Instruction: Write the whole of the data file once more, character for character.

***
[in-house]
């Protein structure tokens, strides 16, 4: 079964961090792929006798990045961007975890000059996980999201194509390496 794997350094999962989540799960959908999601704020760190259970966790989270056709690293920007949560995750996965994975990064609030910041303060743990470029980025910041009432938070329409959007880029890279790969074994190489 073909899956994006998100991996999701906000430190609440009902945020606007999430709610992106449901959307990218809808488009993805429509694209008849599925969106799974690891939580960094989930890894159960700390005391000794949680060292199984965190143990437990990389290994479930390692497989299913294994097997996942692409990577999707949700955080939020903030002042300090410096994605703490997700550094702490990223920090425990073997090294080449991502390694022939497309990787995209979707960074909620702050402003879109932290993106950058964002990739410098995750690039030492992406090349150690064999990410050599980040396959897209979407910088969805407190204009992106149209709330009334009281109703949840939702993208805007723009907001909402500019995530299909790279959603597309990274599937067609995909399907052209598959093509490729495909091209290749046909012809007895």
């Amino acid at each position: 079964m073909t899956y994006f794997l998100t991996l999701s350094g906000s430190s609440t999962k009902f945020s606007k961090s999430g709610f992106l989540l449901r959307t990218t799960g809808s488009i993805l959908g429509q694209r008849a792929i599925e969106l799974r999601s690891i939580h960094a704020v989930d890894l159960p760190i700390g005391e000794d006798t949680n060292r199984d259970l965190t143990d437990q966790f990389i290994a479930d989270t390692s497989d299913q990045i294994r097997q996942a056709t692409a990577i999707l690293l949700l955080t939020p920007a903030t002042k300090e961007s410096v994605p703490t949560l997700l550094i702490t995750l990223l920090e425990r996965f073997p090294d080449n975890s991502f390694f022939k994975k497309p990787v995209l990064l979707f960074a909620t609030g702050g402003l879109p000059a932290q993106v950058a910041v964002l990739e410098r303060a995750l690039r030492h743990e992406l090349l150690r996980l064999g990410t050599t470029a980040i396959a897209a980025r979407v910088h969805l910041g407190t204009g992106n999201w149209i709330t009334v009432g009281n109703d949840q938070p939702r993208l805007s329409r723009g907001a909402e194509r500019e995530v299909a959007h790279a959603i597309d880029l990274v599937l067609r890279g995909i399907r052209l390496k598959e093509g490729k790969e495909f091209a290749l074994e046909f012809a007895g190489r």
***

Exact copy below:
[in-house]
């Protein structure tokens, strides 16, 4: 079964961090792929006798990045961007975890000059996980999201194509390496 794997350094999962989540799960959908999601704020760190259970966790989270056709690293920007949560995750996965994975990064609030910041303060743990470029980025910041009432938070329409959007880029890279790969074994190489 073909899956994006998100991996999701906000430190609440009902945020606007999430709610992106449901959307990218809808488009993805429509694209008849599925969106799974690891939580960094989930890894159960700390005391000794949680060292199984965190143990437990990389290994479930390692497989299913294994097997996942692409990577999707949700955080939020903030002042300090410096994605703490997700550094702490990223920090425990073997090294080449991502390694022939497309990787995209979707960074909620702050402003879109932290993106950058964002990739410098995750690039030492992406090349150690064999990410050599980040396959897209979407910088969805407190204009992106149209709330009334009281109703949840939702993208805007723009907001909402500019995530299909790279959603597309990274599937067609995909399907052209598959093509490729495909091209290749046909012809007895």
């Amino acid at each position: 079964m073909t899956y994006f794997l998100t991996l999701s350094g906000s430190s609440t999962k009902f945020s606007k961090s999430g709610f992106l989540l449901r959307t990218t799960g809808s488009i993805l959908g429509q694209r008849a792929i599925e969106l799974r999601s690891i939580h960094a704020v989930d890894l159960p760190i700390g005391e000794d006798t949680n060292r199984d259970l965190t143990d437990q966790f990389i290994a479930d989270t390692s497989d299913q990045i294994r097997q996942a056709t692409a990577i999707l690293l949700l955080t939020p920007a903030t002042k300090e961007s410096v994605p703490t949560l997700l550094i702490t995750l990223l920090e425990r996965f073997p090294d080449n975890s991502f390694f022939k994975k497309p990787v995209l990064l979707f960074a909620t609030g702050g402003l879109p000059a932290q993106v950058a910041v964002l990739e410098r303060a995750l690039r030492h743990e992406l090349l150690r996980l064999g990410t050599t470029a980040i396959a897209a980025r979407v910088h969805l910041g407190t204009g992106n999201w149209i709330t009334v009432g009281n109703d949840q938070p939702r993208l805007s329409r723009g907001a909402e194509r500019e995530v299909a959007h790279a959603i597309d880029l990274v599937l067609r890279g995909i399907r052209l390496k598959e093509g490729k790969e495909f091209a290749l074994e046909f012809a007895g190489r």